When we renounce the idea of a primarily defensive immune system, we may see the organism as a dynamic entity that lives in congruence with an environment which makes possible its existence. The organism is no longer in oppositon to an aggressive medium, but rather integrated to it. The internal medium where the immune system operates is not simply a container, it acquires a dynamic relational character. The organism is no longer an aggregate of cells, organs and functions, it becomes a network of molecular and cellular productions which exists as a whole in the realization of this dynamics in the medium. But, at the same time, as a network of  relations of molecular and cellular productions, the organism is also the realm of realization of many other relational networks that are interconnected with it and are configured as entities in other spaces. The internal space becomes a closed molecular and cellular dynamics that defines the identity of the organism instead of being defined by the organism.”  (Maturana, 1993)

Self-nonself discrimination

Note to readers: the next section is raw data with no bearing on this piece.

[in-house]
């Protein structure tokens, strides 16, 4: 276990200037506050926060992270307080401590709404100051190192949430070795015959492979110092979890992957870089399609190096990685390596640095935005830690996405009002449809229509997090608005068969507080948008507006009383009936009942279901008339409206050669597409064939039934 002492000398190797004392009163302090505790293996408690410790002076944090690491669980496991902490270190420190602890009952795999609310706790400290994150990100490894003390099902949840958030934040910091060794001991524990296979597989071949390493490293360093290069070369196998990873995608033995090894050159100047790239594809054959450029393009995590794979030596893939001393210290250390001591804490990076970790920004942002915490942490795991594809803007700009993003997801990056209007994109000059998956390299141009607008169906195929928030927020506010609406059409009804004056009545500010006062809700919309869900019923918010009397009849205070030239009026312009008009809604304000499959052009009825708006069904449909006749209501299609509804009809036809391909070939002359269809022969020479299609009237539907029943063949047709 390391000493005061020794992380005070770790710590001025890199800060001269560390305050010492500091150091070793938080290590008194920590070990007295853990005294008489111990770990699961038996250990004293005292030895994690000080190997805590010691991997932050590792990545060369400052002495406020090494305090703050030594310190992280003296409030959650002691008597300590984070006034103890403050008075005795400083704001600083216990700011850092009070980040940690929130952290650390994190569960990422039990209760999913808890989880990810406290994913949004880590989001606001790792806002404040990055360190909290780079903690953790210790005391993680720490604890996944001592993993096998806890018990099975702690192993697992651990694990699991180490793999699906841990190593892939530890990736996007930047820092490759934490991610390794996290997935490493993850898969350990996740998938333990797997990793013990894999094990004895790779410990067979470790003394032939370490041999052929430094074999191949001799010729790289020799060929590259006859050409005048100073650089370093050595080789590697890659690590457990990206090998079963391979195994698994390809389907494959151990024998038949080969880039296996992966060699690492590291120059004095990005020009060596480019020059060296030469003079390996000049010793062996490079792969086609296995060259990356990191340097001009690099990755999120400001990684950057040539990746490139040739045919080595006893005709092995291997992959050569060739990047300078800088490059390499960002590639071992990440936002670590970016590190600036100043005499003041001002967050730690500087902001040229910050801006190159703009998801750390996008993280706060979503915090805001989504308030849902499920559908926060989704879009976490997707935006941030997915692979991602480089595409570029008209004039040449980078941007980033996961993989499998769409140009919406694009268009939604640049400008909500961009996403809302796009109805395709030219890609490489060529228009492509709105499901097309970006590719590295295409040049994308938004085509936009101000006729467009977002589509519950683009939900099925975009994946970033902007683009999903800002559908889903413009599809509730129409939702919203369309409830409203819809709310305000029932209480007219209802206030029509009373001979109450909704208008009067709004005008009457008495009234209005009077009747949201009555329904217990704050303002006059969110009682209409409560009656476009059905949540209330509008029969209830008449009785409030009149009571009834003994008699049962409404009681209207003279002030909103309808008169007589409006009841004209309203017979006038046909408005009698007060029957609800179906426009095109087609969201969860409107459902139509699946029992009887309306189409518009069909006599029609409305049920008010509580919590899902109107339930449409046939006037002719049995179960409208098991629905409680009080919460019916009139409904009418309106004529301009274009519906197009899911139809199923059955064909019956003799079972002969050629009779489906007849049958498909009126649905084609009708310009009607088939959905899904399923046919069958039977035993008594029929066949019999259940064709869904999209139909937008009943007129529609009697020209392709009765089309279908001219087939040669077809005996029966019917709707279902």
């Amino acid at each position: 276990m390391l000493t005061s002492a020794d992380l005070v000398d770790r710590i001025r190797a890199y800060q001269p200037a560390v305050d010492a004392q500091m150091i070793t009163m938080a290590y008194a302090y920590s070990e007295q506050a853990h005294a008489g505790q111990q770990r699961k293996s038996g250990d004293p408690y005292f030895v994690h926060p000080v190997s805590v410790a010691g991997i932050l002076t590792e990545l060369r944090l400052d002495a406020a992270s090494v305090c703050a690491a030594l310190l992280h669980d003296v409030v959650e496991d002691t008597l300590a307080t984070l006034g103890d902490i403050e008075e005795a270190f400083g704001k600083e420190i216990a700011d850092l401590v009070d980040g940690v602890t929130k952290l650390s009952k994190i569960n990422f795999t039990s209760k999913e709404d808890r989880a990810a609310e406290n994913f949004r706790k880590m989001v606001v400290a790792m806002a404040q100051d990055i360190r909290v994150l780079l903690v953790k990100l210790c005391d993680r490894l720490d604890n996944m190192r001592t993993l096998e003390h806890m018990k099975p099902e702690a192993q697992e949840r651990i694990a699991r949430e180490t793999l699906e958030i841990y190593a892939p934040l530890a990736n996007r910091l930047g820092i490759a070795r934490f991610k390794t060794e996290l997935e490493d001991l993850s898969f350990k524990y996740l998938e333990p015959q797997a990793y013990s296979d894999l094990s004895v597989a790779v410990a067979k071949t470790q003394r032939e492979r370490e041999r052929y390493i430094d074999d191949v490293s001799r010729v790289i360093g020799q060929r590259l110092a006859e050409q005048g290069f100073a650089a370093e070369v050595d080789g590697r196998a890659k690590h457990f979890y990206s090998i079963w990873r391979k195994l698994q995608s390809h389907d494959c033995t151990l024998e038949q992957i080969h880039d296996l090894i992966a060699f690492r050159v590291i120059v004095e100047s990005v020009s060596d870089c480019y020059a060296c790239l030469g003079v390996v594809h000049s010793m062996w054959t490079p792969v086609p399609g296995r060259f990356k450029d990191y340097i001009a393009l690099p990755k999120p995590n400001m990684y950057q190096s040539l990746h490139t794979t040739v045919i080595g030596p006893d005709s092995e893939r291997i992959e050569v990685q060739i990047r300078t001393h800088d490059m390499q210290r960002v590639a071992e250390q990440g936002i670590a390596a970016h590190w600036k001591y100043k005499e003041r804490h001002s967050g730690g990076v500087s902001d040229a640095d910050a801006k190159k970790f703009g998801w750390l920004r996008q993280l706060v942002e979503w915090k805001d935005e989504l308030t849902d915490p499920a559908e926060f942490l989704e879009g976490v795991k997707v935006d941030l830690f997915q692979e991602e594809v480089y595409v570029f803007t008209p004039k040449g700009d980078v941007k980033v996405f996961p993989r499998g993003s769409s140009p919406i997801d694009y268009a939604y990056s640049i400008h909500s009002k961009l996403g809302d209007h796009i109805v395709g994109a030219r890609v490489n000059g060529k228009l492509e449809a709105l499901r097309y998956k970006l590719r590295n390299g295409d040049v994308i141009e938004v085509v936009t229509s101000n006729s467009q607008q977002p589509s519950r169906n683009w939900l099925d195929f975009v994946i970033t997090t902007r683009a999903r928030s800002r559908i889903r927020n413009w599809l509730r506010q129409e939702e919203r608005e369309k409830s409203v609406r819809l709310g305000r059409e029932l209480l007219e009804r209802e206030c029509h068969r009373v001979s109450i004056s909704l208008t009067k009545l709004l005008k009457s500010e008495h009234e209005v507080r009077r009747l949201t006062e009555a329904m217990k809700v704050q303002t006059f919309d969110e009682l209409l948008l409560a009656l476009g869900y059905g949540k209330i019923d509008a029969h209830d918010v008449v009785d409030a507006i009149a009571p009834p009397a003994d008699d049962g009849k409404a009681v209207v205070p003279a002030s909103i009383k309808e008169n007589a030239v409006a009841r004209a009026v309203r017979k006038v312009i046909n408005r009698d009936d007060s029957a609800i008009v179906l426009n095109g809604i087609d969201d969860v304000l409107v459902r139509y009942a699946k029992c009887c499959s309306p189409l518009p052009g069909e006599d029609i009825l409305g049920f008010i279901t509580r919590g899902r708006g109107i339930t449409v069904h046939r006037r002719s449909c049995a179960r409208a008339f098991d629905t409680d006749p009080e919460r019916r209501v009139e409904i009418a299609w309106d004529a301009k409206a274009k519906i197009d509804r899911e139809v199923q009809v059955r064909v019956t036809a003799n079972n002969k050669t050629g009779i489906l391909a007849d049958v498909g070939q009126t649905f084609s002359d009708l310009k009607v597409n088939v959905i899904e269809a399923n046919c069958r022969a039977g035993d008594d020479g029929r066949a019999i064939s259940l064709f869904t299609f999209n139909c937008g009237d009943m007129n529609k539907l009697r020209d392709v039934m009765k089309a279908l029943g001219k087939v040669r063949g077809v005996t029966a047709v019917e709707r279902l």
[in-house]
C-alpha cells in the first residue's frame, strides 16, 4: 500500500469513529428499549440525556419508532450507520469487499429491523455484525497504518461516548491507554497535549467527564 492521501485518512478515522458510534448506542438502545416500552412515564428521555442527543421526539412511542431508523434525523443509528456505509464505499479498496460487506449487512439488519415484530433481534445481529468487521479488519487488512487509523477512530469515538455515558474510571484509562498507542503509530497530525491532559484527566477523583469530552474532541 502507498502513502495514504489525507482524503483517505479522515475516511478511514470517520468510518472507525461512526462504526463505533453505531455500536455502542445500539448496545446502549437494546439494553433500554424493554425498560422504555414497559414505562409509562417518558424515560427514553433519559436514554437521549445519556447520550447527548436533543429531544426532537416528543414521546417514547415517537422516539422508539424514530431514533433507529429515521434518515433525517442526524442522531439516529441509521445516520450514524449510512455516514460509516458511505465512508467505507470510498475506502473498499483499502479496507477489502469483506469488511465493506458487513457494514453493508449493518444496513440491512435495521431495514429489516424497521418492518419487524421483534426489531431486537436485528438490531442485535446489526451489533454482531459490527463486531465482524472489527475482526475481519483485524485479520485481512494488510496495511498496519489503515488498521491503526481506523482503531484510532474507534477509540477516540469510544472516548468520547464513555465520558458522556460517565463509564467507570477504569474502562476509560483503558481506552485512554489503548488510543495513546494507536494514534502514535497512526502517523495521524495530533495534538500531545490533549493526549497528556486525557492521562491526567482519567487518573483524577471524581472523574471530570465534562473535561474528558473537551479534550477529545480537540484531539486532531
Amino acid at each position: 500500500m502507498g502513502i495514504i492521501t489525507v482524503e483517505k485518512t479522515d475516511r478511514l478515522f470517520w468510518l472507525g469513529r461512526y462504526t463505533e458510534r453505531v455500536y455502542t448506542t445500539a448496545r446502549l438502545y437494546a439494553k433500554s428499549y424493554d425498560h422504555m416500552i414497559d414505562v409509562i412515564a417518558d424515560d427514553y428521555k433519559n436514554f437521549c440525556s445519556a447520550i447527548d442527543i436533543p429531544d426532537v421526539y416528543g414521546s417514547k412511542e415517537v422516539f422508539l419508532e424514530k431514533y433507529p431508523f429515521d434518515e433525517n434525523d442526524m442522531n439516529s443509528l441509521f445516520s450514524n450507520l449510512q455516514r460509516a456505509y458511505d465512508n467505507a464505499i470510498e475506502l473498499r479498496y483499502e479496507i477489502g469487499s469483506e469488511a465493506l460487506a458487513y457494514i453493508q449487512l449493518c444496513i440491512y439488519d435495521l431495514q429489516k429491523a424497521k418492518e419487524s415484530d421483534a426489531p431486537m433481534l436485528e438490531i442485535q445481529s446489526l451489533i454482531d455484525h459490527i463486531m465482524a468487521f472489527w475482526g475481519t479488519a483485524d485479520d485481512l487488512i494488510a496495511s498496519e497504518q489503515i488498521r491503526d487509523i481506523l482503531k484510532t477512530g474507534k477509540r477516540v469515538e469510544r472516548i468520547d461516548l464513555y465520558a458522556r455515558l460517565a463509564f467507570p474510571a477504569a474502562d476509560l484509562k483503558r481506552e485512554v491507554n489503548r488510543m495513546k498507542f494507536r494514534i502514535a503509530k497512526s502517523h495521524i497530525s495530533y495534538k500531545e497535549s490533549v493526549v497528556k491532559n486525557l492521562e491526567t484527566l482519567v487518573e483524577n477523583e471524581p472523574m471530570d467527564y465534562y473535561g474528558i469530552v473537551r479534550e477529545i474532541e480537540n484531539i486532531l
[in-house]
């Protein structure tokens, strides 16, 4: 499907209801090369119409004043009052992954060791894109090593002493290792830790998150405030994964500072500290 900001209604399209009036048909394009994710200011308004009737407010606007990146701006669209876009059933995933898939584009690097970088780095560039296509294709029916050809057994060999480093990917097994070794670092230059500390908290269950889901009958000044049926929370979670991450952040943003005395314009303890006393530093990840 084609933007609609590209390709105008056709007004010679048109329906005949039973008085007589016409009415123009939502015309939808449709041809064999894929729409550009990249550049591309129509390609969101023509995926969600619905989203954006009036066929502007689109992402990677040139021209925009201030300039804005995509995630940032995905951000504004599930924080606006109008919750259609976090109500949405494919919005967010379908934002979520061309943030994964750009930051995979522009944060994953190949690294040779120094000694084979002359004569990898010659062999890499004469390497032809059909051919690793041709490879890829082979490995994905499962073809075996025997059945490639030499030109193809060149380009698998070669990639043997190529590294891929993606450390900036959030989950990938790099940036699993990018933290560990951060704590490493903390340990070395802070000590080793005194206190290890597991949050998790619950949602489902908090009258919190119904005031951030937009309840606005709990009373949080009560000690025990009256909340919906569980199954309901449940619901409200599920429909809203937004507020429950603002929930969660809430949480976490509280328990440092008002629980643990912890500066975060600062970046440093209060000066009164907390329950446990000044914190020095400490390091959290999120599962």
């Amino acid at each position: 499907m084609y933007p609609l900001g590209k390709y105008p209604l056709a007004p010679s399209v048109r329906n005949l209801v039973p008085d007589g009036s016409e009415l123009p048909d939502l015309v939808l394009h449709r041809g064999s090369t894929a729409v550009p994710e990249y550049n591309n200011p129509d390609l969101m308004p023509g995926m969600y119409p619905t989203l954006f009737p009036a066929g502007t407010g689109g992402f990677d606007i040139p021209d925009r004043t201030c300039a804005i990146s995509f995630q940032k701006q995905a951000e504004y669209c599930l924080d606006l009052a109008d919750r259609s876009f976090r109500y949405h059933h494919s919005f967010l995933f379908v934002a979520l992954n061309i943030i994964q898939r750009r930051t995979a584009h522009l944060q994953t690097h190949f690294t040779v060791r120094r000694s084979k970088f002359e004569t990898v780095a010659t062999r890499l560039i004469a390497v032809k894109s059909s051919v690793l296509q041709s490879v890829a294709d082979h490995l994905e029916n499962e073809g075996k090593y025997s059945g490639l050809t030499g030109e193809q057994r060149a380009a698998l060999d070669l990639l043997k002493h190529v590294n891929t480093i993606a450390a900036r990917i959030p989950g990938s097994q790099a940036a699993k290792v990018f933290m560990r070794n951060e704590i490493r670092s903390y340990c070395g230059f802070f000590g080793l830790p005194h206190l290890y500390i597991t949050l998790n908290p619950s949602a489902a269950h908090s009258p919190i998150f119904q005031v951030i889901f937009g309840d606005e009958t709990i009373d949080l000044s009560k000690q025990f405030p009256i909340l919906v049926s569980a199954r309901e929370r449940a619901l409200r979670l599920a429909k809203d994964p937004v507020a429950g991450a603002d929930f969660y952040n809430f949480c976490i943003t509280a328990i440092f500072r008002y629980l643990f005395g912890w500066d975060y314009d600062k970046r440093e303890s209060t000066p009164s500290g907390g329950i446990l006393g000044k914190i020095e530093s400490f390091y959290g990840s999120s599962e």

The prohibition of auto-reactive clones, better known as self-nonself discrimination, is at the heart of the clonal selection theory. Although almost universally accepted until a few years ago, it is presently untennable for a number of theoretical and experimental reasons. Theoretically, it is a war-like description that precludes the participation of the immune system in development and other physiologic phenomena, for example, in the routine daily relation of the organism with its macromolecular diet and products of an abundant and diversified commensal microbiota (Vaz et al., 1997). It also isolates the immune system from the organism to which it belongs and forbids the connectivity among lymphocytes, making impossible the proposition of truely systemic theories. In addition, it runs against solid experimental evidence, some of which was already avaliable when the clonal selection theory was proposed. For example, the immunosuppressive effect of x-rays is more intense when radiation is used before rather than during or soon after antigenic exposure, when it would coincide with antigen-driven clonal expansions (Taliaferro and Talliaferro, 1951). The same happens with immunosuppresive drugs, such as hydroxyurea (Cumano et al., 1986; Aroeira et al., 1993). These experiments suggest that immune responses recruits clones which were already activated before the contact with antigen, and  this is not what the clonal selection idea proposed. The theory was unable to predict the importance of  the thymus and of T lymphocytes (Miller, 1961) and denied the possibility of connections among the lymphocytes and anti-antibody reactivity (idiotypy), which was clearly demonstrated in the 1960s (Oudin and Michel, 1963; Kunkel, 1970). Idiotypy included the phenomenon known as the “Oudin-Cazenave enigma”, which is defined in the title of their important paper: "Similar idiotypic specificities in immunoglobulin fractions with different antibody functions or even without detectable antibody function." (Oudin and Cazenave, 1971). Subsequent developments confirmed that the specificity of lymphocyte clonal receptors is degenerated or polyspecific (Wucherpfennig et al., 2007; Wooldridge et al., 2011) and that this is relevant for lymphocyte development, activation and disease processes. In itself, this polyspecificity denies the possibility of self-nonself discrimination.